Negotiating domestic issues including child custody and property division in mediation is often a beneficial option for many couples when going through a divorce. It allows them to have more control over their divorce as well as the agreements that will impact their family’s future.
Mediation is always an option for divorcing spouses, but there are some instances when North Carolina law requires families to attend mediation during the process of their divorce.
When is mediation mandatory?
North Carolina law only requires divorcing spouses and or parents who are no longer in a relationship to attend mediation in two situations:
- If parents wish to take their child custody dispute to family court; or
- If divorcing spouses want to take their property division case to court.
Why is mediation required in these situations?
Mediation is mandatory before a child custody case goes to court because family courts-and parents-want to protect children from the emotional stress of litigation.
Equitable distribution cases also must go through mediation before going to court. This is because these cases can significantly impact each spouse’s finances.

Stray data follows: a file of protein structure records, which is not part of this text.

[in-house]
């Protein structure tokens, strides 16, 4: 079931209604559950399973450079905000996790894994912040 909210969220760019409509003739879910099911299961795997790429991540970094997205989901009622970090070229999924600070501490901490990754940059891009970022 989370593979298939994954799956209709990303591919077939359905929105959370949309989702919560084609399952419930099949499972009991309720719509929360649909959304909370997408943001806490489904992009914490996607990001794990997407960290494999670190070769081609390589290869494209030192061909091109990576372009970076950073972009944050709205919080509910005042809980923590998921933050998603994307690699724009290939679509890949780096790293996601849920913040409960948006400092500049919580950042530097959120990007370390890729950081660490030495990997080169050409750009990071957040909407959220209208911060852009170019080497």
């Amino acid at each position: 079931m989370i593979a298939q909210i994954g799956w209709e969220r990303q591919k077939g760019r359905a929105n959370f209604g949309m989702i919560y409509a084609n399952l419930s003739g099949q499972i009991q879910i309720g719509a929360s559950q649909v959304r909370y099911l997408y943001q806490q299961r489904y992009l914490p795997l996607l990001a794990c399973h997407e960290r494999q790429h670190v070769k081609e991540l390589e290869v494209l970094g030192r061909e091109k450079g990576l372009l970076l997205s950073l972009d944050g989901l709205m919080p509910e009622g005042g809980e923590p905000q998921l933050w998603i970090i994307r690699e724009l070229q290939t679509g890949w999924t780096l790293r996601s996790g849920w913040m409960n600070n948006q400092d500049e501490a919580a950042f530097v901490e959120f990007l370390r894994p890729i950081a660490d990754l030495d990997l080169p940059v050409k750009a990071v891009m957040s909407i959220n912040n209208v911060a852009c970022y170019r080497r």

When these disputes are extremely complex, individuals can file a motion to waive the required mediation. However, it is up to the family court judge to approve the motion or not.
Mandatory mediation also allows families to negotiate their own terms
There is another significant reason that state law requires mediation in these cases.
As we have discussed in past blog posts, North Carolina family courts generally prefer families to determine the agreements regarding child custody or property division on their own. This allows families to:
- Settle the terms of their divorce in a way that best meets their family’s needs and best interests; and
- Get a chance to resolve conflicts and legal issues before pursuing an expensive lawsuit and litigation.
This gives divorcing spouses the opportunity to resolve their disputes more efficiently than they would in litigation.
A divorce is one of the most emotional legal processes. Requiring mediation in these situations allows families to maintain their privacy while also negotiating the resolutions they know are the best for their family.